Wednesday, May 15, 2013

Hit Me With Your Best Shot: The Talented Mr. Ripley (1999)

*This post is part of The Film Experience's Hit Me With Your Best Shot.*

One of the most exciting things to see Oscar-nominated directors is what projects they choose as the follow-up to their nominated films. Some will stay in the Oscar wheelhouse (a recent example being Alexander Payne's The Descendants, while those who have long, established careers (Spielberg, Scorsese, Eastwood) will just keep making the kinds of films they always have, with a surprise here and there. But the most fascinating ones are those who have worked outside the mainstream, using their newfound clout to make films no one would expect. Sometimes this works out great (Peter Jackson's underrated King Kong remake), sometimes it doesn't (Ang Lee's Hulk, Gus Van Sant's very misguided Psycho remake).

In 1996, director Anthony Minghella broke through with The English Patient, his Oscar-dominating romantic epic set in WWII. For his follow-up, he decided to try his hand at a Hitchcockian thriller, and the result was The Talented Mr. Ripley. Needless to say, the film falls in the realm of "fascinating follow-ups;" like most twisty thrillers of its kind, it strains credulity in its third act, but it has a lot of great things going for it, from the raw sexual energy between Matt Damon and Jude Law (and Damon and Jack Davenport, and Law and - weirdly - Philip Seymour Hoffman, and Damon and Cate Blanchett, and Law and Gwyneth Paltrow...) to composer Gabriel Yared's tinkling score to that brilliantly haunting final scene.

It's a visually gorgeous thriller, as well. Keeping with the Italian setting of last week's HMWYBS selection, Summertime (my post was sadly derailed by a computer issue), the film features no shortage of gorgeous Italian landscapes. But what's more interesting is the way Minghella - with the help of cinematographer John Seale - frames the central conflict, as Tom Ripley (Damon) stops at nothing to have the life Dickie Greenleaf (Law) leads.

I wrote about the use of mirrors and reflections before in this series, but the motif reflects (see what I did there?) the thematic question of Tom's identity. He's a master liar and manipulator, but seems to have worn so many different disguises that the real Tom Ripley has disappeared. There's no question that Dickie stirs something in him, a desire for more than just Dickie's lifestyle. He wants, deep down, to be apart of Dickie's life, perhaps even become as one with him. There's a powerful erotic tension between the two, and neither one of them seems to know what to do with it.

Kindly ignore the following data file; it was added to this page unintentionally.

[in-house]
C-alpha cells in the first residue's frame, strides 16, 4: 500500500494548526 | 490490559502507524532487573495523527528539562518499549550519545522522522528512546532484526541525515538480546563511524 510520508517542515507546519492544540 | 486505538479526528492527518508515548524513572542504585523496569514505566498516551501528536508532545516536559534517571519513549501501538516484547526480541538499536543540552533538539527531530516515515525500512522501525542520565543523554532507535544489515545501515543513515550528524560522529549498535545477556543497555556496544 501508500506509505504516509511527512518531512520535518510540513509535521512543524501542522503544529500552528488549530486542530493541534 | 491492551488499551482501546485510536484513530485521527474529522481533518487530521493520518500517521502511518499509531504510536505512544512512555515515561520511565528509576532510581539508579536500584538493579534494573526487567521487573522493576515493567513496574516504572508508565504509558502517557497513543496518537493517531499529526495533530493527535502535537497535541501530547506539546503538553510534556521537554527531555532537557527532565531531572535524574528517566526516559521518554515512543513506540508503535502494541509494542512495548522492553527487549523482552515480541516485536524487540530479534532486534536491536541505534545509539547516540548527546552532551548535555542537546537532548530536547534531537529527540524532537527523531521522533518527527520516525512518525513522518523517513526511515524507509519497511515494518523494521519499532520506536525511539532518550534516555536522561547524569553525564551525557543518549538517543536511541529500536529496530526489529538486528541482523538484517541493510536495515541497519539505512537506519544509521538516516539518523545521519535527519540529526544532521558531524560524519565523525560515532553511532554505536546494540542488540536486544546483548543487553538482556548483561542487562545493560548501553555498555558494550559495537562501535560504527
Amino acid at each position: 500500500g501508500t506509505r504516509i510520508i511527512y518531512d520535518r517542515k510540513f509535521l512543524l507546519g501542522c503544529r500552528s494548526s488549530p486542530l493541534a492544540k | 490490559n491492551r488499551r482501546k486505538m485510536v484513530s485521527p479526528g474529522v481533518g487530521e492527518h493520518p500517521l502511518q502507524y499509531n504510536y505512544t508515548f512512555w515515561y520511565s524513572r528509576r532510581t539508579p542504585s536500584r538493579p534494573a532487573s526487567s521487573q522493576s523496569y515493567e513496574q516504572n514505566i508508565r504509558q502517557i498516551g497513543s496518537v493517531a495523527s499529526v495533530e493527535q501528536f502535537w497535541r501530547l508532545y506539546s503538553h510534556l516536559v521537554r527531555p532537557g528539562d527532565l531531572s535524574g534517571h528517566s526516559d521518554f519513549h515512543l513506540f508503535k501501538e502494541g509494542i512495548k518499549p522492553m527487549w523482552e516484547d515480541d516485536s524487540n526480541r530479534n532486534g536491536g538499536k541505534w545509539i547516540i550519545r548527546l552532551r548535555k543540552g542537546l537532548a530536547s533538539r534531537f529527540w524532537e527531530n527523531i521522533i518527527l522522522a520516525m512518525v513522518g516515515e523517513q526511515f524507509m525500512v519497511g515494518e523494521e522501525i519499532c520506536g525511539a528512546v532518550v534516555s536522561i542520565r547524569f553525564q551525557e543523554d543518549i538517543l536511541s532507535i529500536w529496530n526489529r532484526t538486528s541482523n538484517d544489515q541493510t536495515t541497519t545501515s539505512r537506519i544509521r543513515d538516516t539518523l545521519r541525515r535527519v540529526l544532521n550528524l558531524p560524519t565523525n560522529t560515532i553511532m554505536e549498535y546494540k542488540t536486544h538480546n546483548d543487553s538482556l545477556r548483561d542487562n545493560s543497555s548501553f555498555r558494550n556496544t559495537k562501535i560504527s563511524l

In one scene, for example, Tom plays chess with Dickie as the latter relaxes in a bath. Tom asks if he can get in; they glance at each other, sizing up the possibility, before Dickie declines. Tom mutters that he didn't mean while Dickie's in it, but Minghella cuts to a shot of Tom's reflection in the water: he's already in there.


But my choice for best shot is on the train to San Remo, as Tom rests his head on Dickie's chest while Dickie sleeps, then looks up to see their merged reflection. Not only does this foreshadow the film's second half, but it also hints at the homoerotic subtext: Tom and Dickie are one, unified into a single being.


Of course, this union doesn't last: Dickie begins to grow weary of Tom, and Tom lashes out violently. Which sets up my second-favorite shot; it really was difficult to choose between the two.


It's picturesque: a boat on the crystal blue Mediterranean. But inside that boat lies the remnants of the doomed couple, tragically cuddled together at last. Tom loves Dickie, but Dickie can no longer love Tom.


A few other choice shots:


It's kind of obvious, but it's a great visual representation of Tom's fractured psyche, which is only becoming more and more cracked.


Tom prancing around in Dickie's clothes is, without a doubt, a delightful and totally GIF-able scene.

3 comments:

Squasher88 said...

Nice choice. I was also fascinated by the use of mirrors and reflections in the film. The characters are so compelling. I wish I could pick at their brains to see what they thinking throughout the movie.

Antonio Cuesta said...

I agree on the use of mirrors. It's well done although it has been used so many times, but Minghella chooses carefully which scenes need it.

Jason H. said...

Squasher88 - I wish I could pick their brains as well! Tom's probably an entire psychology textbook in and of himself.

Antonio - I really appreciate what Minghella and John Seale did with it too; it could have very easily been heavy-handed and clunky, but they utilized it just right.